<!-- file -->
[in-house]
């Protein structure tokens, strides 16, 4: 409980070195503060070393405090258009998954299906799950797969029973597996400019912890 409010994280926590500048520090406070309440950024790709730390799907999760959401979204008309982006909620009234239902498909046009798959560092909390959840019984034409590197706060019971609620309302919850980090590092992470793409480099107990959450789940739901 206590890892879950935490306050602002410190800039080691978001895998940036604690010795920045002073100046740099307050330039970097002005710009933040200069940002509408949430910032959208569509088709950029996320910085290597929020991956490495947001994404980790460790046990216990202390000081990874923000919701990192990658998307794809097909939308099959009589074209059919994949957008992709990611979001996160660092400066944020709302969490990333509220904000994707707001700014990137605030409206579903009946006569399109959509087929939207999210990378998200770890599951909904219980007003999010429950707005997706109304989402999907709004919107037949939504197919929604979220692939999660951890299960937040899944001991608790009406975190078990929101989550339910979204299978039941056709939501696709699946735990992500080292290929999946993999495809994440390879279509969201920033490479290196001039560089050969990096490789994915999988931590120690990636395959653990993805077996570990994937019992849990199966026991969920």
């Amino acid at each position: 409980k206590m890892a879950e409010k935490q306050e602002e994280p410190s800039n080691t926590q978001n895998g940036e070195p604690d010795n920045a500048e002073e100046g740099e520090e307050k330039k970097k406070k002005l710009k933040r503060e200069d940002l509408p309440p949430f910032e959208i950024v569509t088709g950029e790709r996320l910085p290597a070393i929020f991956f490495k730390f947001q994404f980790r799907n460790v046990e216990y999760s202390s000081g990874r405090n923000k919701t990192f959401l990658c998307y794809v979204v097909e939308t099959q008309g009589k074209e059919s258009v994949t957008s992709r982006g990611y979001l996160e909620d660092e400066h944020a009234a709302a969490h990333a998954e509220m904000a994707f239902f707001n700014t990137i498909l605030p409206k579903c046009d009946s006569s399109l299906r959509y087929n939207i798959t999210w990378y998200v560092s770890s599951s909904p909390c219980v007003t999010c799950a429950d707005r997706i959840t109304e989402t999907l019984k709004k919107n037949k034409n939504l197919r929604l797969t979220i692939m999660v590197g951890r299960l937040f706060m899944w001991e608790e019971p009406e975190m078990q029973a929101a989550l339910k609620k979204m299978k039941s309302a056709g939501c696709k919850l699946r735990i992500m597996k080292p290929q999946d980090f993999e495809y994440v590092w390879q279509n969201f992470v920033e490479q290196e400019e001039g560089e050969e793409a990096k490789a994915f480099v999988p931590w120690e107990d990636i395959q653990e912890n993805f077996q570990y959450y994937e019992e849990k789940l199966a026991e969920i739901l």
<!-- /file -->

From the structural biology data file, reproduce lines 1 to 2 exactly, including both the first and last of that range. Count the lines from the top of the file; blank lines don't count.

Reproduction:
[in-house]
């Protein structure tokens, strides 16, 4: 409980070195503060070393405090258009998954299906799950797969029973597996400019912890 409010994280926590500048520090406070309440950024790709730390799907999760959401979204008309982006909620009234239902498909046009798959560092909390959840019984034409590197706060019971609620309302919850980090590092992470793409480099107990959450789940739901 206590890892879950935490306050602002410190800039080691978001895998940036604690010795920045002073100046740099307050330039970097002005710009933040200069940002509408949430910032959208569509088709950029996320910085290597929020991956490495947001994404980790460790046990216990202390000081990874923000919701990192990658998307794809097909939308099959009589074209059919994949957008992709990611979001996160660092400066944020709302969490990333509220904000994707707001700014990137605030409206579903009946006569399109959509087929939207999210990378998200770890599951909904219980007003999010429950707005997706109304989402999907709004919107037949939504197919929604979220692939999660951890299960937040899944001991608790009406975190078990929101989550339910979204299978039941056709939501696709699946735990992500080292290929999946993999495809994440390879279509969201920033490479290196001039560089050969990096490789994915999988931590120690990636395959653990993805077996570990994937019992849990199966026991969920």